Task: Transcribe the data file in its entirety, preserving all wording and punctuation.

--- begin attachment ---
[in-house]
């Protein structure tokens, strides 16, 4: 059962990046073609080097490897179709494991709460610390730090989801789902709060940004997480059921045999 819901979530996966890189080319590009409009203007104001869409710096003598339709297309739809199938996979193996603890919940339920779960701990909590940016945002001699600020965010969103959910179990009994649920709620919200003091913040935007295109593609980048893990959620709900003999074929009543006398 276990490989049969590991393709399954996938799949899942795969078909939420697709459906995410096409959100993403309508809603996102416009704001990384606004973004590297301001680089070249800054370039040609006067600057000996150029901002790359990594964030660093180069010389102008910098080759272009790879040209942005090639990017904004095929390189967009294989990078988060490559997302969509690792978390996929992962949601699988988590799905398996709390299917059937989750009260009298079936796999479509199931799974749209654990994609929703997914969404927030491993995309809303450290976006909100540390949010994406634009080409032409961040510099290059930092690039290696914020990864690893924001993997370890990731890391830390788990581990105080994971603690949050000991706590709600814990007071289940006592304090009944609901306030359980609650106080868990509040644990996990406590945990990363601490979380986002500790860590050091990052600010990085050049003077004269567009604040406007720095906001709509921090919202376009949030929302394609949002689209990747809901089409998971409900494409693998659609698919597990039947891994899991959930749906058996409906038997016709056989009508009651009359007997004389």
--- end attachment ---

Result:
[in-house]
């Protein structure tokens, strides 16, 4: 059962990046073609080097490897179709494991709460610390730090989801789902709060940004997480059921045999 819901979530996966890189080319590009409009203007104001869409710096003598339709297309739809199938996979193996603890919940339920779960701990909590940016945002001699600020965010969103959910179990009994649920709620919200003091913040935007295109593609980048893990959620709900003999074929009543006398 276990490989049969590991393709399954996938799949899942795969078909939420697709459906995410096409959100993403309508809603996102416009704001990384606004973004590297301001680089070249800054370039040609006067600057000996150029901002790359990594964030660093180069010389102008910098080759272009790879040209942005090639990017904004095929390189967009294989990078988060490559997302969509690792978390996929992962949601699988988590799905398996709390299917059937989750009260009298079936796999479509199931799974749209654990994609929703997914969404927030491993995309809303450290976006909100540390949010994406634009080409032409961040510099290059930092690039290696914020990864690893924001993997370890990731890391830390788990581990105080994971603690949050000991706590709600814990007071289940006592304090009944609901306030359980609650106080868990509040644990996990406590945990990363601490979380986002500790860590050091990052600010990085050049003077004269567009604040406007720095906001709509921090919202376009949030929302394609949002689209990747809901089409998971409900494409693998659609698919597990039947891994899991959930749906058996409906038997016709056989009508009651009359007997004389």